Nah, you’re beautiful. Beautiful and perfect.
“I sure don’t feel that way.”
Monty sat down on the side of the bed and took Jo’s chin in his hand, brushing away tears with his thumb. He had the softest touch, callused hands yet smooth as gossamer.
Look at me. Jo, look at me. You’re beautiful and the one great love of my life.
Jo felt herself flush, same as the first time Monty had labeled her eyes emeralds, said he was a sucker for redheads, especially redheads with connect-the-dots freckles splashed across their cheeks.
“Stop being so sweet.”
I’m only as sweet as you make me.
Now Jo felt herself sweating under her arms, inside her calves, between her toes. “Why did you have to go off to that stupid war? Why in the hell?”
They sent me.
“But you didn’t have to. There wasn’t a reason. You weren’t drafted.”
I told you. 9/11. I saw those towers burn and melt, and the pictures of it played over and over so many times, people dropping from skyscrapers like puppets…I just felt like I had to do something, you know?
“Like you could change things?”
Yeah. Maybe a little bit.
“And then you died. You got killed.”
Not only me, but a lot of others, too.
“You were mine, Monty. Mine. How am I supposed to go on without you?”
“Don’t shush me,” Jo said, swatting away Monty’s hand or the air where it was supposed to be.
You wanna wrestle?
“Shut the hell up,” Jo said, with a giggle. “I’m pregnant.”
You’re a breadbasket, do you know that? A--what-do-they-call-it?—a cornucopia of contradictions.
“I’m just a widow who’s pregnant and miserable.”
You’re not that miserable, are you?
“Yes, I truly am.” Here Jo was, talking when she wanted to be making love. “But like you said, I’m lots of things.”
Then tell me what you are.
“Okay,” Jo said, “for one, I’m lonely.”
You have Shane, though.
Jo flinched at the sound of Shane’s name and decided to dismiss hearing it. “I miss you so much.”
But I’m here now.
“You are, right? This is you. I’m not making it up, am I?”
Monty ran his palm across her right breast, tweaking Jo’s nipple until it became erect. He stared at her nakedness boyishly, full of awe and wonder, his eyes mobile, as wide as Jo had ever seen them.
“Make love to me.”
Is that request or an order?
“Both, I guess. But do it quick.”
“Let’s go already.”
I’m happy to oblige.
Monty disrobed and lay on top of her, his body weightless yet alive, as real to Jo as the last time they’d made love. He entered her with ease even as the baby inside Jo started its familiar rummaging. He was gentle, always gentle, completely unlike Shane, but Jo wanted Monty to be rough tonight in order to distract herself from the flailing fetus, and so she urged him to thrust harder.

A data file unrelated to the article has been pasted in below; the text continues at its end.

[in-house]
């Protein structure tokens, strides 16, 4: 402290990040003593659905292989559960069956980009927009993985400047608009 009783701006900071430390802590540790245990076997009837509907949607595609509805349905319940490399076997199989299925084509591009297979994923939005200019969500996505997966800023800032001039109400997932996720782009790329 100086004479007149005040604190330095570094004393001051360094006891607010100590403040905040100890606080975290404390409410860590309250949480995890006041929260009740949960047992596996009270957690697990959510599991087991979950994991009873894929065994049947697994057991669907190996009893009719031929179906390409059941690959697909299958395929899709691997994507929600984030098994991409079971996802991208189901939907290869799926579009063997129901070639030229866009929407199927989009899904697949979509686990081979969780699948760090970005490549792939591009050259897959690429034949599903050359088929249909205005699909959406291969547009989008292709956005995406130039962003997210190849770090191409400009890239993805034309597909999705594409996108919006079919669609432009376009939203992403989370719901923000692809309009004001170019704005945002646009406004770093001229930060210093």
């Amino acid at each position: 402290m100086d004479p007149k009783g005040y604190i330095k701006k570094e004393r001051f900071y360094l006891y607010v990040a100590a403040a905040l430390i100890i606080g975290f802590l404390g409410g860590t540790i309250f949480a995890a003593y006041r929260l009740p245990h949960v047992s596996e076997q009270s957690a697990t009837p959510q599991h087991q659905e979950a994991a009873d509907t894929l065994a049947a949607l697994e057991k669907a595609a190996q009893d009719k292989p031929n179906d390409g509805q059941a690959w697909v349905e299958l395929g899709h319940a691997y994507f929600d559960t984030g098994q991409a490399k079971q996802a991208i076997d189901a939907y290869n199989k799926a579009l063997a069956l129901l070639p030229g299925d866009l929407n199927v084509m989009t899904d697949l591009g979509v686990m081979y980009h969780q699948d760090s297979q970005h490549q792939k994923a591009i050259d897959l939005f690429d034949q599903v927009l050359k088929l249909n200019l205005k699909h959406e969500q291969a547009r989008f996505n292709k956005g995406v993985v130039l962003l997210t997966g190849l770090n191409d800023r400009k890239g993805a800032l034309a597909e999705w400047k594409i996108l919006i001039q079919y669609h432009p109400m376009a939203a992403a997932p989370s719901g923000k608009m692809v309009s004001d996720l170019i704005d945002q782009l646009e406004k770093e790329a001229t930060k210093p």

“Yes. Definitely, yes.”
Soon they were bucking, the bed making screeching sounds, headboard banging. Monty obliged her request in a wonderfully wicked way, and even though in one part of her mind Jo knew this was all her imagination’s work, another part believed it was factual, their coupling, frantic and manic, the most delicious sex she’d ever had.
Jo climaxed in three successions, every nerve ending turning prickly and electric. She heard herself scream after the final release. Gasping, clutching the bedcover in her fist, she felt how wet she was, soaked actually.
“Oh, God, Monty, I’ve flooded the bed.”
I’m not so sure.
“What do you mean?”
Have a look.
When Jo inspected the mattress, she saw that she had indeed flooded it, but it didn’t have anything to do with sex.
Your water broke.
Getting out of bed, a dizzy spell sideswiped Jo and she had to grip the edge of the bed in order to keep from falling. She saw shooting spots the size of coins. Breathe, she told herself. Breathe.
Jo started to dress, then stopped and got her cell phone off the top of the dresser. She punched in Shane’s number, but it went straight to voice mail. She left a message, trying to stay calm yet urgent, and called again--same thing. He was probably three sheets to the wind. After work at the mill, Shane spent nearly every evening throwing back Jack and Coke’s at The Iron Side, a dive bar with prostitutes stationed near the restroom stalls.
Jo finished dressing and tried to plot her next steps but contractions came at her without warning--piercing darts that made Jo’s legs wobble. She knew she had to hurry. She wished she had someone she could call, but her father had passed away and her lunatic-of-a-mother would simply make a mess of things if she became involved, calling Jo a witch, invoking Satan or some such nonsense.
Then Jo remembered Sloan, Monty and Shane’s father. Sloan was a good man, kind and soft spoken, always ready to lend a helping hand without the expectation of compensation. Jo could phone Sloan and have him track down Shane. Yes.
She was about to call his number when the doorbell rang.
Jo checked the red-lit alarm clock: 1:45 am.
Another panic attack seized her, clamping its hands around her throat, the way Shane often did, and cutting off her air again. She equated surprises at the door with horror and death. In a flash she saw herself opening the door of her other house, finding the two uniformed officers there, dour looks on their square-jawed faces. Without a word passing between any of them, Jo knew Monty was dead.
We regret to inform…
We’re sorry for your loss…
He was a valiant soldier…